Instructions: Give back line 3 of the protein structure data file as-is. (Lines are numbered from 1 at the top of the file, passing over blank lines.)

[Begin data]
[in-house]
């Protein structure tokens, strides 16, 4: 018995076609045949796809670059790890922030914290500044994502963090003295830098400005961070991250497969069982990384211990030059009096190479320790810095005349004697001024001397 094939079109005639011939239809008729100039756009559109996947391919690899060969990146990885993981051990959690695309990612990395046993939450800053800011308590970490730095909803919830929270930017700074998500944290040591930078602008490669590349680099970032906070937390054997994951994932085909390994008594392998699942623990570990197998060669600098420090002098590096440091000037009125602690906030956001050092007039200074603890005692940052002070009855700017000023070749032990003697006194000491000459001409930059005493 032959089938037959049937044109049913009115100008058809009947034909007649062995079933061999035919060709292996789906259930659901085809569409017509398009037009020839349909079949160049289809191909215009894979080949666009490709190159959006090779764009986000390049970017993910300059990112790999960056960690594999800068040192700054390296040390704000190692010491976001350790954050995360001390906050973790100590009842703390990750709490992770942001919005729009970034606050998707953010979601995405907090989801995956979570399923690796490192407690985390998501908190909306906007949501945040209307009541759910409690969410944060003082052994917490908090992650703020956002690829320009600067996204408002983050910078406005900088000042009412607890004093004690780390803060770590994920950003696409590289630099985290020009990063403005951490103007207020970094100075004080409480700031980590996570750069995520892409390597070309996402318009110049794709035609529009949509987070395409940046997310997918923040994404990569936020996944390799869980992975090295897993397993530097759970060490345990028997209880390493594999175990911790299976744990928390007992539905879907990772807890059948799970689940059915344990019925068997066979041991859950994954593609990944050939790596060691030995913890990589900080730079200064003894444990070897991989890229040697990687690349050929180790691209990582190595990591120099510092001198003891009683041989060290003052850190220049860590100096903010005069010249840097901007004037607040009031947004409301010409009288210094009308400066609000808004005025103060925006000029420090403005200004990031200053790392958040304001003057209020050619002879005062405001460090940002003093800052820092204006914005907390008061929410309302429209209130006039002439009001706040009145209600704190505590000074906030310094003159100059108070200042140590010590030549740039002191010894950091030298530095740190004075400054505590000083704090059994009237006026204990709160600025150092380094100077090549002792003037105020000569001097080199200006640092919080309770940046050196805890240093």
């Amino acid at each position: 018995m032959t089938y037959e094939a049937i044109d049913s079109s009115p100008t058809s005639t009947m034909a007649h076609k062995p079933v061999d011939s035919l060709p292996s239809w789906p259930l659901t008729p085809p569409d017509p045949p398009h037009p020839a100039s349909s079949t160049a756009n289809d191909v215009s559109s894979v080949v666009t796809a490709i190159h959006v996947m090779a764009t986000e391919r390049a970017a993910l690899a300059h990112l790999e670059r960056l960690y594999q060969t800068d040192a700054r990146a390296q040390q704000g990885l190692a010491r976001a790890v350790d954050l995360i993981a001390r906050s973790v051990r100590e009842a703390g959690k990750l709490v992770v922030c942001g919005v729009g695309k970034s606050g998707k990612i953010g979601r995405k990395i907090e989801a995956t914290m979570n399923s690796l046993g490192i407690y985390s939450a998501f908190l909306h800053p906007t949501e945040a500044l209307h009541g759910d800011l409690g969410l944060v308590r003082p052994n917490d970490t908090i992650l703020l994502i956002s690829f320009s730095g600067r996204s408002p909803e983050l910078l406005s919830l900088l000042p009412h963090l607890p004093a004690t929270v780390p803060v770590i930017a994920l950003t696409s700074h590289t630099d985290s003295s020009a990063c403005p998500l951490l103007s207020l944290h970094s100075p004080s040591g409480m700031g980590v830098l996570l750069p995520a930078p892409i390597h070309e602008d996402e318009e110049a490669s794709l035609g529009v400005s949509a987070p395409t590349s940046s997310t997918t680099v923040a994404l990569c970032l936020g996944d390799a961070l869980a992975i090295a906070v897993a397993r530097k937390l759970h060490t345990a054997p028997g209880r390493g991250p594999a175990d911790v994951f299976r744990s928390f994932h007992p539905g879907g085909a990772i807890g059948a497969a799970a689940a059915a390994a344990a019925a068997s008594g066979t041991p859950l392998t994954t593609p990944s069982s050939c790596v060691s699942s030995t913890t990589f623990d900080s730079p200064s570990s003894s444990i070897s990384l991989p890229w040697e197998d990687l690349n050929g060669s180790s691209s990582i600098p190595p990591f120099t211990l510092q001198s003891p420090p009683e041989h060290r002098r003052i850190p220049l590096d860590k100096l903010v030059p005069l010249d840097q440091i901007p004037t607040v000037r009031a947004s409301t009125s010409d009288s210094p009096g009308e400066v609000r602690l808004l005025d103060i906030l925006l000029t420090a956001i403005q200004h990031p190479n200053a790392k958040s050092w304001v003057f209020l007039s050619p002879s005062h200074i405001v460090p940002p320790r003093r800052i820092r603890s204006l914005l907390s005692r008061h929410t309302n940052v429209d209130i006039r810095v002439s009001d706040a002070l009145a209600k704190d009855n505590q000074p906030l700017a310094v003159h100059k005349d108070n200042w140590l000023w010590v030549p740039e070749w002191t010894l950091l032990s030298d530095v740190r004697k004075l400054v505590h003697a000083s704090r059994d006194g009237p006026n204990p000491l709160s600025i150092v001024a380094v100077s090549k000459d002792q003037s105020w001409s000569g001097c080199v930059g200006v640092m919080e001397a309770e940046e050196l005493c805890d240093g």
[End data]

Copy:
């Amino acid at each position: 018995m032959t089938y037959e094939a049937i044109d049913s079109s009115p100008t058809s005639t009947m034909a007649h076609k062995p079933v061999d011939s035919l060709p292996s239809w789906p259930l659901t008729p085809p569409d017509p045949p398009h037009p020839a100039s349909s079949t160049a756009n289809d191909v215009s559109s894979v080949v666009t796809a490709i190159h959006v996947m090779a764009t986000e391919r390049a970017a993910l690899a300059h990112l790999e670059r960056l960690y594999q060969t800068d040192a700054r990146a390296q040390q704000g990885l190692a010491r976001a790890v350790d954050l995360i993981a001390r906050s973790v051990r100590e009842a703390g959690k990750l709490v992770v922030c942001g919005v729009g695309k970034s606050g998707k990612i953010g979601r995405k990395i907090e989801a995956t914290m979570n399923s690796l046993g490192i407690y985390s939450a998501f908190l909306h800053p906007t949501e945040a500044l209307h009541g759910d800011l409690g969410l944060v308590r003082p052994n917490d970490t908090i992650l703020l994502i956002s690829f320009s730095g600067r996204s408002p909803e983050l910078l406005s919830l900088l000042p009412h963090l607890p004093a004690t929270v780390p803060v770590i930017a994920l950003t696409s700074h590289t630099d985290s003295s020009a990063c403005p998500l951490l103007s207020l944290h970094s100075p004080s040591g409480m700031g980590v830098l996570l750069p995520a930078p892409i390597h070309e602008d996402e318009e110049a490669s794709l035609g529009v400005s949509a987070p395409t590349s940046s997310t997918t680099v923040a994404l990569c970032l936020g996944d390799a961070l869980a992975i090295a906070v897993a397993r530097k937390l759970h060490t345990a054997p028997g209880r390493g991250p594999a175990d911790v994951f299976r744990s928390f994932h007992p539905g879907g085909a990772i807890g059948a497969a799970a689940a059915a390994a344990a019925a068997s008594g066979t041991p859950l392998t994954t593609p990944s069982s050939c790596v060691s699942s030995t913890t990589f623990d900080s730079p200064s570990s003894s444990i070897s990384l991989p890229w040697e197998d990687l690349n050929g060669s180790s691209s990582i600098p190595p990591f120099t211990l510092q001198s003891p420090p009683e041989h060290r002098r003052i850190p220049l590096d860590k100096l903010v030059p005069l010249d840097q440091i901007p004037t607040v000037r009031a947004s409301t009125s010409d009288s210094p009096g009308e400066v609000r602690l808004l005025d103060i906030l925006l000029t420090a956001i403005q200004h990031p190479n200053a790392k958040s050092w304001v003057f209020l007039s050619p002879s005062h200074i405001v460090p940002p320790r003093r800052i820092r603890s204006l914005l907390s005692r008061h929410t309302n940052v429209d209130i006039r810095v002439s009001d706040a002070l009145a209600k704190d009855n505590q000074p906030l700017a310094v003159h100059k005349d108070n200042w140590l000023w010590v030549p740039e070749w002191t010894l950091l032990s030298d530095v740190r004697k004075l400054v505590h003697a000083s704090r059994d006194g009237p006026n204990p000491l709160s600025i150092v001024a380094v100077s090549k000459d002792q003037s105020w001409s000569g001097c080199v930059g200006v640092m919080e001397a309770e940046e050196l005493c805890d240093g």